I had no drugs at all and no interference (no internals, no Doppler and no touching). I was amazed when my doula said 'it's okay if you want to stop panting, it's all very slow and controlled'

I suddenly thought 'I'm panting?'

I wanted to with no. 2 but I just couldn't, it was over welming

cbeebiesatemybrain Mon 03-Dec-12 19:51:32

A friend of mine did hypnobirthing and swears blind she didn't push at all! I'm not sure how it works exactly but it may be worth looking into. I couldn't stop pushing either but thankfully only had a second degree tear.

reikizen Mon 03-Dec-12 19:23:01

if you can't, you can't! As you say, your body takes over and unless you have done lots of yogic breathing (or similar) you will be in no state of mind to think 'ok, i'll open my mouth and pant like a puppy' cos the head will be out by then. Breathing the baby out does not minimise the risk of tearing, there is no evidence to support any particular way of delivering the baby's head. Individual midwives will use techniques based on their own training/experience. I don't favour it because it involves bawling directions to a woman far off in her own world of labour and very few women are in any state to respond tbh. Your third degree tear will not be as a result of any management of delivery by you or the midwives, it will probably be sheer bloody bad luck, often the damage is caused higher up the birth canal before baby's head is even visible (by a hand, shoulder etc). If you have an unmedicated labour or labour in water you stand a better chance of responding to your body's cues at the crucial moment and letting baby birth slowly thereby stretching the tissues. Antenatal perineal massage may also help.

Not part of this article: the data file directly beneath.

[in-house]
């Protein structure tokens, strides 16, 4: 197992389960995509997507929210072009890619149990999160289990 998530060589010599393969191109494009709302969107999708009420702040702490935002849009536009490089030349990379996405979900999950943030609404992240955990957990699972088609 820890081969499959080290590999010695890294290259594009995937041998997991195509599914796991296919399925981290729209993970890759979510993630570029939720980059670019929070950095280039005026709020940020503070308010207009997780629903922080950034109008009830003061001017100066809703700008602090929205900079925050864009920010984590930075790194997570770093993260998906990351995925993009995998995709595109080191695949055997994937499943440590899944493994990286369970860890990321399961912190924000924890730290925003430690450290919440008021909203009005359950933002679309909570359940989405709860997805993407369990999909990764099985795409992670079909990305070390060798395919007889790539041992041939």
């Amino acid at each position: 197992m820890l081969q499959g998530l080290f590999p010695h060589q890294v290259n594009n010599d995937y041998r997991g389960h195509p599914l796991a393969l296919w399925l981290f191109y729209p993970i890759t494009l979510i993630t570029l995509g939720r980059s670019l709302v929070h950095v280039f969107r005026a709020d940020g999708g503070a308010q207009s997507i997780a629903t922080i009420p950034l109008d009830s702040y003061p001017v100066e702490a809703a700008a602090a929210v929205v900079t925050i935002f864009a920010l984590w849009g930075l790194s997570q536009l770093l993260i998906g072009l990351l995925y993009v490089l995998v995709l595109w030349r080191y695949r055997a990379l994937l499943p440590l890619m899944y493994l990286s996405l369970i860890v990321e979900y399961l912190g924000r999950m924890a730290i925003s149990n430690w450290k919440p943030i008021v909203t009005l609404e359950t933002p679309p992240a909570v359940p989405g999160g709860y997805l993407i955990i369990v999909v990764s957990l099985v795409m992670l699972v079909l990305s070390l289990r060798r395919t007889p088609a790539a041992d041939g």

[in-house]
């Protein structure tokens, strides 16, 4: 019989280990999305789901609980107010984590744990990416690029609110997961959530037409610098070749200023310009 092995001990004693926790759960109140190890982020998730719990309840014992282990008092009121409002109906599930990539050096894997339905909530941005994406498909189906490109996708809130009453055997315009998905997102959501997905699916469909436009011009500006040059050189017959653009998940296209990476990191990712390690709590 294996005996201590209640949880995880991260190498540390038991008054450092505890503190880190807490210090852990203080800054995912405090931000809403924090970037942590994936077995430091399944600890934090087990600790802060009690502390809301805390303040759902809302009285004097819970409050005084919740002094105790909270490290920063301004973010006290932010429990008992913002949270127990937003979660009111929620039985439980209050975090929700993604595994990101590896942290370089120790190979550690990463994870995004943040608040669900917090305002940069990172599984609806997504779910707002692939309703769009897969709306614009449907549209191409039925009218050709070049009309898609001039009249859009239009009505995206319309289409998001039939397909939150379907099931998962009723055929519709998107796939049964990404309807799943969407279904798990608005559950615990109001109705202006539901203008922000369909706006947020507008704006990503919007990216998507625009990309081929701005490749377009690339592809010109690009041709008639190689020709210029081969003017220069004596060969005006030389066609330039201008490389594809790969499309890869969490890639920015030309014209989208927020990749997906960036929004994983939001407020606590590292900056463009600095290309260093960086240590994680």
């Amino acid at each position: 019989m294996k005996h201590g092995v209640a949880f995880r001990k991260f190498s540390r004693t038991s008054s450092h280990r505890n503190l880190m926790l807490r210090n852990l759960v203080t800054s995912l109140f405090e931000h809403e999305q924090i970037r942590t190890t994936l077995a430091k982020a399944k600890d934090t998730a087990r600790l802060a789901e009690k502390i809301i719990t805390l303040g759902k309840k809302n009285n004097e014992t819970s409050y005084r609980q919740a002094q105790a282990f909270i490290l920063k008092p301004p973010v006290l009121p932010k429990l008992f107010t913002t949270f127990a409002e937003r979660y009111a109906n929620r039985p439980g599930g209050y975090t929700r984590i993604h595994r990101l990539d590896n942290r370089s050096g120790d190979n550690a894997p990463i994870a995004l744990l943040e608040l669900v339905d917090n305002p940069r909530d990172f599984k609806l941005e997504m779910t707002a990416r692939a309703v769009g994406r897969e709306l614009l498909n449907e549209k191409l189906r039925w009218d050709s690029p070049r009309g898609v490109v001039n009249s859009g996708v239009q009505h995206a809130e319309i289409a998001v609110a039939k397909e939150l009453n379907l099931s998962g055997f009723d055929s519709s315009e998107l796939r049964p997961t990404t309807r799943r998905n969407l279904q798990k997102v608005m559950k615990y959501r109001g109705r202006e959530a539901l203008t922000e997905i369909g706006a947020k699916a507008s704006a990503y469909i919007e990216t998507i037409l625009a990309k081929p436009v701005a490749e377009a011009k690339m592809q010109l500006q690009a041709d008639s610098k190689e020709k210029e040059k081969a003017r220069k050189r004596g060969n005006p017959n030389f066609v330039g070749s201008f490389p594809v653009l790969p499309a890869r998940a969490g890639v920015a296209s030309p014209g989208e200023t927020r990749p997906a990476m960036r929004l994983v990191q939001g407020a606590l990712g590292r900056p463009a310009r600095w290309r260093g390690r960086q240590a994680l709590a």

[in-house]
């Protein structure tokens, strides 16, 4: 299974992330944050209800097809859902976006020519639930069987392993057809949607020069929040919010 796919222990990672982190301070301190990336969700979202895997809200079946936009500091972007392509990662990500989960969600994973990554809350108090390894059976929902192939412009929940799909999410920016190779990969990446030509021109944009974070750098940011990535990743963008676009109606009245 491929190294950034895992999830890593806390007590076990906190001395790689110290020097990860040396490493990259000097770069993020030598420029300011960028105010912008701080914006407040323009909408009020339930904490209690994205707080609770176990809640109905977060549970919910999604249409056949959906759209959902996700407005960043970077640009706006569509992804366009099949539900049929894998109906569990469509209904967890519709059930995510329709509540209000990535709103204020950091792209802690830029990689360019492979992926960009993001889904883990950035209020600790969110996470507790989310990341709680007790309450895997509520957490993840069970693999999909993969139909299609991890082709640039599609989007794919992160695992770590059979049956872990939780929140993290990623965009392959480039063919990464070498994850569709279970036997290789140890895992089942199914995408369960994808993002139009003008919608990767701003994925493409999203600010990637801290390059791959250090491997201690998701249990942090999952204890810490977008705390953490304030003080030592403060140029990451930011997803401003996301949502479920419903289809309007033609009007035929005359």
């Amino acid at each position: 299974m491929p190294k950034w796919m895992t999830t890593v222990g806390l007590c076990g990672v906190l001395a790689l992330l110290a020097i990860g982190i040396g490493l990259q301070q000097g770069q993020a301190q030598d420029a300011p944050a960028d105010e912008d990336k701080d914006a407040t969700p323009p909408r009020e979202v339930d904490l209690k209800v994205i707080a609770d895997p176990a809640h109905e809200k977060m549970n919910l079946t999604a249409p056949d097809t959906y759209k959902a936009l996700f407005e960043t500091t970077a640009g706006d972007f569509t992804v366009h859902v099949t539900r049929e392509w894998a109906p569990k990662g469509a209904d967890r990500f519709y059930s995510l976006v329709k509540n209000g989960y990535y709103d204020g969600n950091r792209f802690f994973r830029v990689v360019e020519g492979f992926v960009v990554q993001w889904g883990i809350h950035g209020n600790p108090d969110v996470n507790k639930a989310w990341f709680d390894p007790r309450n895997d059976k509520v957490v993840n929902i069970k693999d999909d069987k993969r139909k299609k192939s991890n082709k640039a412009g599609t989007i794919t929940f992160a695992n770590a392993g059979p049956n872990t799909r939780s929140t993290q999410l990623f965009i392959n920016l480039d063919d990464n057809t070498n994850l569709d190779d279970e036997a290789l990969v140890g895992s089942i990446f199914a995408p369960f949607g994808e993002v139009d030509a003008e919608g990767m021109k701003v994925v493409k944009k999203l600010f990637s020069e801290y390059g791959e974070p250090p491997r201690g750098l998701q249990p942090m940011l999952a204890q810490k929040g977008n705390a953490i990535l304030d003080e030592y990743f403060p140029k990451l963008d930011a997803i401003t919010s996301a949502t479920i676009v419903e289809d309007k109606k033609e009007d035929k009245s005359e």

But believe me, if there was a foolproof way of preventing perineal trauma, I would be doing it! Good luck.

mayhew Mon 03-Dec-12 19:13:29

OK. Breathe out with your mouth open, with little pants. Like a puppy. Now, try and push on your pelvic floor…..

ICompletelyKnowAboutGuineaPigs Mon 03-Dec-12 19:09:09

When I had DS I found the labour really hard/painful but the pushing felt like a relief because my body just took over. I remember the MWs telling me not to push at one many point but I really couldn't. I ended up with a third degree tear.

I've heard that 'breathing the baby out' can minimise the risk of tearing...but actually how does one does this?

Join the discussion

Join the discussion

Registering is free, easy, and means you can join in the discussion, get discounts, win prizes and lots more.

Register now